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Revista Brasileira de Cineantropometria & Desempenho Humano

versão On-line ISSN 1980-0037


SILVA, Fernando Oliveira Catanho da  e  MACEDO, Denise Vaz. Physical exercise, inflammatory process and adaptive condition: an overview. Rev. bras. cineantropom. desempenho hum. (Online) [online]. 2011, vol.13, n.4, pp.320-328. ISSN 1980-0037.

Physical exercise induces inflammation, a physiological response that is part of immune system activity and promotes tissue remodeling after exercise overload. The activation of the inflammatory process is local and systemic and is mediated by different cells and secreted compounds. The objective is to reestablish organ homeostasis after a single bout of exercise or after several exercise sessions. The acute-phase response involves the combined actions of activated leukocytes, cytokines, acute-phase proteins, hormones, and other signaling molecules that control the response to an exercise session and guide the adaptations resulting from training. This review provides an overview of the inflammatory process related to exercise and literature data regarding markers of inflammation in response to different experimental protocols. The results obtained indicate distinct inflammatory responses to acute and chronic exercise. In general, acute exercise induces a proinflammatory response characterized by transient leukocytosis (neutrophilia, monocytosis, and lymphocytosis), followed by a partial cellular immunosuppressive state. An increase in serum concentrations of creatine kinase, C-reactive protein and cell adhesion molecules is also observed, in addition to an increased secretion of cortisol and cytokines. In contrast, chronic exercise results in a local and systemic anti-inflammatory response that promotes tissue adaptation and protects the organism against the development of chronic inflammatory diseases and against the effects of non-functional overtraining, a condition in which a systemic and chronic proinflammatory and pro-oxidant state seems to prevail.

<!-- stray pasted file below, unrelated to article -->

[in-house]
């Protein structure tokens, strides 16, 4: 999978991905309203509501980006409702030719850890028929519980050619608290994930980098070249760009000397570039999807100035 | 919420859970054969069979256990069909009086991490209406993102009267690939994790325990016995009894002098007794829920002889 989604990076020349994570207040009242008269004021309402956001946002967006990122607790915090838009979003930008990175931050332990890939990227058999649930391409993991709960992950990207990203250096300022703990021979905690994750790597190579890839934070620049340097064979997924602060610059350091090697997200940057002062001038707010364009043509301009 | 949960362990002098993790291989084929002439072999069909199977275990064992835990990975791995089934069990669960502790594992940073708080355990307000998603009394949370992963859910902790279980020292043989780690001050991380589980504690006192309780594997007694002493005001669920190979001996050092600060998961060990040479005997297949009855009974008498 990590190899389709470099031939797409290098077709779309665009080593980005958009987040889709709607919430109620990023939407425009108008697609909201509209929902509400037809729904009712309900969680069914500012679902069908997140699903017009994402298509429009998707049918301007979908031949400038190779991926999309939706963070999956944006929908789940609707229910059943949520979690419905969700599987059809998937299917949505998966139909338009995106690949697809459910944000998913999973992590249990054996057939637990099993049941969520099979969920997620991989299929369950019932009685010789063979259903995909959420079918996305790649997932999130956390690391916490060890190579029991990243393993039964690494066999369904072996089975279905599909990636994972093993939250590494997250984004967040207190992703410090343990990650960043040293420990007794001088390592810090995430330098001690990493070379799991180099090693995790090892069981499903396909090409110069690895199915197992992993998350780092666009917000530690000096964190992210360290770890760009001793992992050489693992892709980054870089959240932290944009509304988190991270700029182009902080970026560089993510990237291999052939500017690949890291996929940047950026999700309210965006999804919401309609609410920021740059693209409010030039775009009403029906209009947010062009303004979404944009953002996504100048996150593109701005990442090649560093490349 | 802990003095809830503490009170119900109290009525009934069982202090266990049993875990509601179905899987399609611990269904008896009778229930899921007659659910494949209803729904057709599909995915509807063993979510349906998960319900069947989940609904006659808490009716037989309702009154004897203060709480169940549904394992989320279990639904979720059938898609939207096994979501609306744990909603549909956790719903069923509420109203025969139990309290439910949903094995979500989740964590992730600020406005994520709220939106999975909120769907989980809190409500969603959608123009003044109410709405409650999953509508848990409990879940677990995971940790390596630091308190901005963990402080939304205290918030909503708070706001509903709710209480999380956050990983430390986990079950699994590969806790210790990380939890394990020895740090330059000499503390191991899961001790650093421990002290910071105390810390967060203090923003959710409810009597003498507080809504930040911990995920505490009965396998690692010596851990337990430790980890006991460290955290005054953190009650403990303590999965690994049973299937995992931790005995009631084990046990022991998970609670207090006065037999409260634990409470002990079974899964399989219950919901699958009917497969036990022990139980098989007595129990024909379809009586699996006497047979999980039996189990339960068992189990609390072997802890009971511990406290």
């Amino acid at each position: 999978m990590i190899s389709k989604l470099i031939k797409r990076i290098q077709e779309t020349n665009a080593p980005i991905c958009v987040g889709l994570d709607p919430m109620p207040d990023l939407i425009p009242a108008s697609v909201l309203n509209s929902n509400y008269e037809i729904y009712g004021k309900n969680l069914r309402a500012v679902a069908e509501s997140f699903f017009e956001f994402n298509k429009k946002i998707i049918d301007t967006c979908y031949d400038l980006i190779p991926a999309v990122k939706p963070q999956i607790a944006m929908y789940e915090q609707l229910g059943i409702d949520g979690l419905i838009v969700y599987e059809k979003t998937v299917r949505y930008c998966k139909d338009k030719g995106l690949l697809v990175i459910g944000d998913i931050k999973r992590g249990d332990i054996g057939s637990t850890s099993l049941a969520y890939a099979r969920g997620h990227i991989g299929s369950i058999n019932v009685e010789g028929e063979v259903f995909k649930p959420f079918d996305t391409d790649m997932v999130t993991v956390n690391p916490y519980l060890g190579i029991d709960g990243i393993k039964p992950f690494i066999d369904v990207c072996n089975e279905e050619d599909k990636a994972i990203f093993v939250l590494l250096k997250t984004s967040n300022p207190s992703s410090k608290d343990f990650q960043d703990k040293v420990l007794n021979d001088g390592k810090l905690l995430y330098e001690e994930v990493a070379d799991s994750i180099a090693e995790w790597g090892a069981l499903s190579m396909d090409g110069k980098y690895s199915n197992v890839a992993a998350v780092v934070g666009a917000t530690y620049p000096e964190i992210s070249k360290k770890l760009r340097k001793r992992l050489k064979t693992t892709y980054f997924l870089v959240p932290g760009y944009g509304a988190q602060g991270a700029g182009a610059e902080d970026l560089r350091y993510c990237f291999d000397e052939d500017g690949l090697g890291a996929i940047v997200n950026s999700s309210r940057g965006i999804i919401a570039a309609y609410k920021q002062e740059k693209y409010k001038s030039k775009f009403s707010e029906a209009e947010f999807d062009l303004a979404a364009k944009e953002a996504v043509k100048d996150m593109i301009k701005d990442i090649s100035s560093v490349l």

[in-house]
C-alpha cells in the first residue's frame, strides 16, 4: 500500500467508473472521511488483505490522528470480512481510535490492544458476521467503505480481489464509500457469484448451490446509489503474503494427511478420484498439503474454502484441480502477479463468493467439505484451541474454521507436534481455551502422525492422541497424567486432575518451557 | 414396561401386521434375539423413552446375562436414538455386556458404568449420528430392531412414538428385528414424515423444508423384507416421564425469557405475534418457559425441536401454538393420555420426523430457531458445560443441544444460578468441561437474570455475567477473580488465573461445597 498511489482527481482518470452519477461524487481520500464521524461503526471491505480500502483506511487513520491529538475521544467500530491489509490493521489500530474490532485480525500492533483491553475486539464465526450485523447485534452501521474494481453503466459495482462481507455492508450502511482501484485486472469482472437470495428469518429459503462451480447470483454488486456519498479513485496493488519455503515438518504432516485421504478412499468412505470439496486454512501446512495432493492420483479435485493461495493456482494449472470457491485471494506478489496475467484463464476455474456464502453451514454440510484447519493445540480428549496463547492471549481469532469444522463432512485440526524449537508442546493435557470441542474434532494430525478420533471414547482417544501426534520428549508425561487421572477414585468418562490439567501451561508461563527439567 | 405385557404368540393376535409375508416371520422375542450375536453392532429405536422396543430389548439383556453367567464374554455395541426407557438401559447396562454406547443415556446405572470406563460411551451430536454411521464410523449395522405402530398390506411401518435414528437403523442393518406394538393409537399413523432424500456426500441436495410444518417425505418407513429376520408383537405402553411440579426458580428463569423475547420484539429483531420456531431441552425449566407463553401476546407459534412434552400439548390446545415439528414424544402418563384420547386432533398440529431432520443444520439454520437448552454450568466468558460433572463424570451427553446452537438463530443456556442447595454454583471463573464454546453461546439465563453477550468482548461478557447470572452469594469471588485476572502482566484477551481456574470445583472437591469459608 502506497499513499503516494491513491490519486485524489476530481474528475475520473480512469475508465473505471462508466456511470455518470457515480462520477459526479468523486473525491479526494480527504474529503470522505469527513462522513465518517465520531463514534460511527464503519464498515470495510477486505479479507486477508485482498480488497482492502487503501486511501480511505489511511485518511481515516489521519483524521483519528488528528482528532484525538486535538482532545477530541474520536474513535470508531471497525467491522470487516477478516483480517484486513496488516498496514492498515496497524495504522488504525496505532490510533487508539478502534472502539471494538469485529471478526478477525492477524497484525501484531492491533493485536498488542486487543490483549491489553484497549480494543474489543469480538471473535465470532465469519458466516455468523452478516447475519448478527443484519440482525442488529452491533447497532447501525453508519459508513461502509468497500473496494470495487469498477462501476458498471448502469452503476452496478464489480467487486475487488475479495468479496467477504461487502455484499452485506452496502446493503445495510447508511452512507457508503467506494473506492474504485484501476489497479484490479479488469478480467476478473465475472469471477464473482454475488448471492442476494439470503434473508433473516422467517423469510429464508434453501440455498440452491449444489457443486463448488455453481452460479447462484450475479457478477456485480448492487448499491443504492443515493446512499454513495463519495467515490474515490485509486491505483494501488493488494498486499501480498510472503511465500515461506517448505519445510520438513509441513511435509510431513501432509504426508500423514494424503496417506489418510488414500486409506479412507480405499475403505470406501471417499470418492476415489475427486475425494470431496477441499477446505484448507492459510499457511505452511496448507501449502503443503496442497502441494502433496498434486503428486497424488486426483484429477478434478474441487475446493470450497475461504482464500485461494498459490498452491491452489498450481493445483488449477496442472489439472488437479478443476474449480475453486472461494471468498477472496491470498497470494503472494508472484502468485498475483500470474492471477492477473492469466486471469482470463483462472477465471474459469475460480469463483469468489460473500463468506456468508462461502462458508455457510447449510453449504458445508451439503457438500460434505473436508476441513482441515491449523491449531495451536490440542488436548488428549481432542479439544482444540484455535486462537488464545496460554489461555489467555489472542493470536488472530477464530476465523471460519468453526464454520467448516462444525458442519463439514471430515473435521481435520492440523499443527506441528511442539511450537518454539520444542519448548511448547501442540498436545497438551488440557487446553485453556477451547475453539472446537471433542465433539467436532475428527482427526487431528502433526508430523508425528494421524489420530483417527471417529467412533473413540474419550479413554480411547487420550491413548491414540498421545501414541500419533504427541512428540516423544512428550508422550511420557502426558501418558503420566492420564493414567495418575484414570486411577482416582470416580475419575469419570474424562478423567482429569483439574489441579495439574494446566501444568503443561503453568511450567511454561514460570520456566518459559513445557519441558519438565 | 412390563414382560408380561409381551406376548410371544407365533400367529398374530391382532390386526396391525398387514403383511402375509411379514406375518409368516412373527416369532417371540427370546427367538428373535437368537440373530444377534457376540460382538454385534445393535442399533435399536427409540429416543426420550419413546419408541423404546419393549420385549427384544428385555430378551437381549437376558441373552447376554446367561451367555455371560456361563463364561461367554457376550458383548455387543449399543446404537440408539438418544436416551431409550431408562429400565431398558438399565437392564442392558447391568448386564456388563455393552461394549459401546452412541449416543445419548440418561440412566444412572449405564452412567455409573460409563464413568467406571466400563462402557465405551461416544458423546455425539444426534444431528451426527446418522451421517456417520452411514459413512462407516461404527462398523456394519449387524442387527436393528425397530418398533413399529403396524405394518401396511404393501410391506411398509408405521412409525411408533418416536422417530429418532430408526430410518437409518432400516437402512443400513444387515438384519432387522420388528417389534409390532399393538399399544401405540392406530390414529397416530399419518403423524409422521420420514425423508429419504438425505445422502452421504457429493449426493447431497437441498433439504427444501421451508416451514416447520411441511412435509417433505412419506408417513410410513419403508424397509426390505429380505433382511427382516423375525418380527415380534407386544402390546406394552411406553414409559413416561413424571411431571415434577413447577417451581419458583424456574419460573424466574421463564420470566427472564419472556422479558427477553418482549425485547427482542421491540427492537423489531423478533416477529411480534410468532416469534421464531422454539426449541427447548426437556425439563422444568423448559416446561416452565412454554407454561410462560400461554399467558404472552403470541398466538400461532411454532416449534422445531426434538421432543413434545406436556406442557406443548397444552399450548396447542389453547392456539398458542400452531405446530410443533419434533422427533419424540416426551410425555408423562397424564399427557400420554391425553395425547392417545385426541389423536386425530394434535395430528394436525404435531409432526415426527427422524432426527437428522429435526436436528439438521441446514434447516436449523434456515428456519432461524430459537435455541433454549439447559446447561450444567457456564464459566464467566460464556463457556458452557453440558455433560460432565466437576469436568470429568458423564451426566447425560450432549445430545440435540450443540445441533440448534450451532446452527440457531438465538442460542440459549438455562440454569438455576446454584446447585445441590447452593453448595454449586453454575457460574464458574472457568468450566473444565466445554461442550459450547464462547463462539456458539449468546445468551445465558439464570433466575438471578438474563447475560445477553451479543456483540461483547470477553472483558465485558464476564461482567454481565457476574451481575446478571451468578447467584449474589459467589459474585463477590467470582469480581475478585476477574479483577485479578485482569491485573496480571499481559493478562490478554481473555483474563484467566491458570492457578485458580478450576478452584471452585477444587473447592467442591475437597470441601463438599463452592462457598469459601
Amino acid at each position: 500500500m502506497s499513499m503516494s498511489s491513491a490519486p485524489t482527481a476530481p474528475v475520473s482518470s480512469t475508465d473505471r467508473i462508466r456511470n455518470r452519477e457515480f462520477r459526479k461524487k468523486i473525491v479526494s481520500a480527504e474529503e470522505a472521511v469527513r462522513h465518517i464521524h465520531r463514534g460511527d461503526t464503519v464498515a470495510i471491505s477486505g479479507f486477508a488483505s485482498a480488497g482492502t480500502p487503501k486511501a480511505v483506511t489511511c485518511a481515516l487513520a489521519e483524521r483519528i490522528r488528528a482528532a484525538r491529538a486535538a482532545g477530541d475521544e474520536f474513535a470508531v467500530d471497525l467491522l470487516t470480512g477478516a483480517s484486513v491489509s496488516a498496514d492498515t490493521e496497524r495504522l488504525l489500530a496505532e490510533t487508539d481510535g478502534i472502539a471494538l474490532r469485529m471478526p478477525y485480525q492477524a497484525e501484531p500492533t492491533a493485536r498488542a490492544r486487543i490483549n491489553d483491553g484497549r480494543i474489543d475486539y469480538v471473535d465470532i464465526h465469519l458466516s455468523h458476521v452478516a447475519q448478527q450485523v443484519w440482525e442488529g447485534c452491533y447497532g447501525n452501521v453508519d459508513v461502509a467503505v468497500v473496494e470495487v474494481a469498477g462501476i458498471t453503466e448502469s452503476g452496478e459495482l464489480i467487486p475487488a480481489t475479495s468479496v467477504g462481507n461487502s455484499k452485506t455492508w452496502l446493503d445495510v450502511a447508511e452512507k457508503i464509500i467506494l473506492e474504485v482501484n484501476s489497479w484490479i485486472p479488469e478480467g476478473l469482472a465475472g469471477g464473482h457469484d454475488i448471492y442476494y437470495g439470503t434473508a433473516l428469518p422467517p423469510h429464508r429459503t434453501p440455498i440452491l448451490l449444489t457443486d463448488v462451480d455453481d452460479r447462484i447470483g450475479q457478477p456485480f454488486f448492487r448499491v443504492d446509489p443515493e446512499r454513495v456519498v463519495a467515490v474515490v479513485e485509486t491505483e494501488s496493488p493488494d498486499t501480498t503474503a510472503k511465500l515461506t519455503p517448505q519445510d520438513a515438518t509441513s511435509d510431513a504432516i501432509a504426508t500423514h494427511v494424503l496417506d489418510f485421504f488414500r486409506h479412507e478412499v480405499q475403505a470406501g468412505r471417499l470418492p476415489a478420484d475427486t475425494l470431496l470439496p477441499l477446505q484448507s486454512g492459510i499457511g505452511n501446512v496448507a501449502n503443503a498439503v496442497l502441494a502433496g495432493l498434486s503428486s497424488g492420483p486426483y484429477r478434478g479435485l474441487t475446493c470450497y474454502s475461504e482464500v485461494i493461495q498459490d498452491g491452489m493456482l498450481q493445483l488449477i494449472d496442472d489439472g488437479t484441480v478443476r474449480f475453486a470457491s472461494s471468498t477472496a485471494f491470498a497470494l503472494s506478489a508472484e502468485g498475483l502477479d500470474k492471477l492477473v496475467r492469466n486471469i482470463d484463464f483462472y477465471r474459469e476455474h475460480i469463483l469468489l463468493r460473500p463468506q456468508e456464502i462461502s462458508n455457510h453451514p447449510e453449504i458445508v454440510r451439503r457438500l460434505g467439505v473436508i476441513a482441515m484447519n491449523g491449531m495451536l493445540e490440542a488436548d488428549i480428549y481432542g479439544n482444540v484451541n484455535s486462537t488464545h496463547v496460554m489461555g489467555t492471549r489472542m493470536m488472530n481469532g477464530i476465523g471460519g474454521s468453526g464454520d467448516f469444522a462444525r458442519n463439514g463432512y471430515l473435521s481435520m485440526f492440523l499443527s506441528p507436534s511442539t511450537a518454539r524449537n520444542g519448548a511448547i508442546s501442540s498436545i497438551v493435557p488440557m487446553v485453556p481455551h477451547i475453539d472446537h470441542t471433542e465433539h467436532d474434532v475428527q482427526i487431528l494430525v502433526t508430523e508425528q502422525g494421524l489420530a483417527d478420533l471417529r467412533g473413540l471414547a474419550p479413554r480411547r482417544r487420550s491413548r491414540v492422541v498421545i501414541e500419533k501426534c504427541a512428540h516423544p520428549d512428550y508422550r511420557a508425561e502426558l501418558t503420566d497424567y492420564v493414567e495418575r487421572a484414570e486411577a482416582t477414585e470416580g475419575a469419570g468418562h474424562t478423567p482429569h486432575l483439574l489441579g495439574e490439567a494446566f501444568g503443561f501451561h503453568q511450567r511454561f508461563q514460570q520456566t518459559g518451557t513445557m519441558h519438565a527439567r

Palavras-chave : Adaptive condition; Cytokines; Inflammatory process; Overtraining; Physical exercise.

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